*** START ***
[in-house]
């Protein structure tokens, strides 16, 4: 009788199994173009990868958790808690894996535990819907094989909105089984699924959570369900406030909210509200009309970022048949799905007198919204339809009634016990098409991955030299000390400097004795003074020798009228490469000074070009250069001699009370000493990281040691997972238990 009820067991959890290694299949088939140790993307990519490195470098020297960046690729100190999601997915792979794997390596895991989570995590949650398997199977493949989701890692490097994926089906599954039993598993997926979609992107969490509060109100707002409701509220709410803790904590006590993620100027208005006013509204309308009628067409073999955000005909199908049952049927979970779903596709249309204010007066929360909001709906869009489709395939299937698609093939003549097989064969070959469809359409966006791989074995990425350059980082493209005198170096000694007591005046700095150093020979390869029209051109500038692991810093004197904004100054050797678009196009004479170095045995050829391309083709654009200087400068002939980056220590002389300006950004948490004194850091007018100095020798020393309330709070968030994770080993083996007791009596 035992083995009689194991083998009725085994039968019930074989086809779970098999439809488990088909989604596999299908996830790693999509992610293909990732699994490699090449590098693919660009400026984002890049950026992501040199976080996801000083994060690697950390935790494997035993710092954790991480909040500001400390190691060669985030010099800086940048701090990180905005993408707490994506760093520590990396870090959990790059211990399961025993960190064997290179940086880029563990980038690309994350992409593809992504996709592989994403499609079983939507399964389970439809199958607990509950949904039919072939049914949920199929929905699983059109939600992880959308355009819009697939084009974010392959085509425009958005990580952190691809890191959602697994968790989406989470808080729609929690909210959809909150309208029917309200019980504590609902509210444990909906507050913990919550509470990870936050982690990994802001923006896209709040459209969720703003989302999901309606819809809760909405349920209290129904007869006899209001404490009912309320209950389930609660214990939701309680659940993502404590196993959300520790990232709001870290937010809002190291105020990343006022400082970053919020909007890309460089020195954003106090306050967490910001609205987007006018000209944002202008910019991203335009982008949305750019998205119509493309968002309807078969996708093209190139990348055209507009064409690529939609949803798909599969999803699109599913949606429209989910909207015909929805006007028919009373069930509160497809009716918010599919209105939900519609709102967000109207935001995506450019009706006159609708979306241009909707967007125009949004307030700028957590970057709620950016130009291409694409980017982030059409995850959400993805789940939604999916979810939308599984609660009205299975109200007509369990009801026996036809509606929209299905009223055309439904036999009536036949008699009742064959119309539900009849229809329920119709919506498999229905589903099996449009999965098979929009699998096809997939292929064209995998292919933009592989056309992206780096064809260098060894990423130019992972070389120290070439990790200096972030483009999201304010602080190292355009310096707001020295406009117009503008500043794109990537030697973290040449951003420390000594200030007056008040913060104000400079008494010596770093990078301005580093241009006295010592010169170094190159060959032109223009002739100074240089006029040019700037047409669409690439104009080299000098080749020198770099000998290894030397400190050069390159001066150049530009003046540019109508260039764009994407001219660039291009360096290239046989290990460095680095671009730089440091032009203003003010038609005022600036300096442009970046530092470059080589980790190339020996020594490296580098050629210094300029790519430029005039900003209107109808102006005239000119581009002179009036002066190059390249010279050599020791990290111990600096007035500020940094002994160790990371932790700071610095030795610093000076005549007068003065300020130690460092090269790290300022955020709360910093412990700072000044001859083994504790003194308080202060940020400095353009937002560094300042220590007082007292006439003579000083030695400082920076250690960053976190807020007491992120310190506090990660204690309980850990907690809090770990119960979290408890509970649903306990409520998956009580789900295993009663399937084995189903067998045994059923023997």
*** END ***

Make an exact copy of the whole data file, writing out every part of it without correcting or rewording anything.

[in-house]
């Protein structure tokens, strides 16, 4: 009788199994173009990868958790808690894996535990819907094989909105089984699924959570369900406030909210509200009309970022048949799905007198919204339809009634016990098409991955030299000390400097004795003074020798009228490469000074070009250069001699009370000493990281040691997972238990 009820067991959890290694299949088939140790993307990519490195470098020297960046690729100190999601997915792979794997390596895991989570995590949650398997199977493949989701890692490097994926089906599954039993598993997926979609992107969490509060109100707002409701509220709410803790904590006590993620100027208005006013509204309308009628067409073999955000005909199908049952049927979970779903596709249309204010007066929360909001709906869009489709395939299937698609093939003549097989064969070959469809359409966006791989074995990425350059980082493209005198170096000694007591005046700095150093020979390869029209051109500038692991810093004197904004100054050797678009196009004479170095045995050829391309083709654009200087400068002939980056220590002389300006950004948490004194850091007018100095020798020393309330709070968030994770080993083996007791009596 035992083995009689194991083998009725085994039968019930074989086809779970098999439809488990088909989604596999299908996830790693999509992610293909990732699994490699090449590098693919660009400026984002890049950026992501040199976080996801000083994060690697950390935790494997035993710092954790991480909040500001400390190691060669985030010099800086940048701090990180905005993408707490994506760093520590990396870090959990790059211990399961025993960190064997290179940086880029563990980038690309994350992409593809992504996709592989994403499609079983939507399964389970439809199958607990509950949904039919072939049914949920199929929905699983059109939600992880959308355009819009697939084009974010392959085509425009958005990580952190691809890191959602697994968790989406989470808080729609929690909210959809909150309208029917309200019980504590609902509210444990909906507050913990919550509470990870936050982690990994802001923006896209709040459209969720703003989302999901309606819809809760909405349920209290129904007869006899209001404490009912309320209950389930609660214990939701309680659940993502404590196993959300520790990232709001870290937010809002190291105020990343006022400082970053919020909007890309460089020195954003106090306050967490910001609205987007006018000209944002202008910019991203335009982008949305750019998205119509493309968002309807078969996708093209190139990348055209507009064409690529939609949803798909599969999803699109599913949606429209989910909207015909929805006007028919009373069930509160497809009716918010599919209105939900519609709102967000109207935001995506450019009706006159609708979306241009909707967007125009949004307030700028957590970057709620950016130009291409694409980017982030059409995850959400993805789940939604999916979810939308599984609660009205299975109200007509369990009801026996036809509606929209299905009223055309439904036999009536036949008699009742064959119309539900009849229809329920119709919506498999229905589903099996449009999965098979929009699998096809997939292929064209995998292919933009592989056309992206780096064809260098060894990423130019992972070389120290070439990790200096972030483009999201304010602080190292355009310096707001020295406009117009503008500043794109990537030697973290040449951003420390000594200030007056008040913060104000400079008494010596770093990078301005580093241009006295010592010169170094190159060959032109223009002739100074240089006029040019700037047409669409690439104009080299000098080749020198770099000998290894030397400190050069390159001066150049530009003046540019109508260039764009994407001219660039291009360096290239046989290990460095680095671009730089440091032009203003003010038609005022600036300096442009970046530092470059080589980790190339020996020594490296580098050629210094300029790519430029005039900003209107109808102006005239000119581009002179009036002066190059390249010279050599020791990290111990600096007035500020940094002994160790990371932790700071610095030795610093000076005549007068003065300020130690460092090269790290300022955020709360910093412990700072000044001859083994504790003194308080202060940020400095353009937002560094300042220590007082007292006439003579000083030695400082920076250690960053976190807020007491992120310190506090990660204690309980850990907690809090770990119960979290408890509970649903306990409520998956009580789900295993009663399937084995189903067998045994059923023997």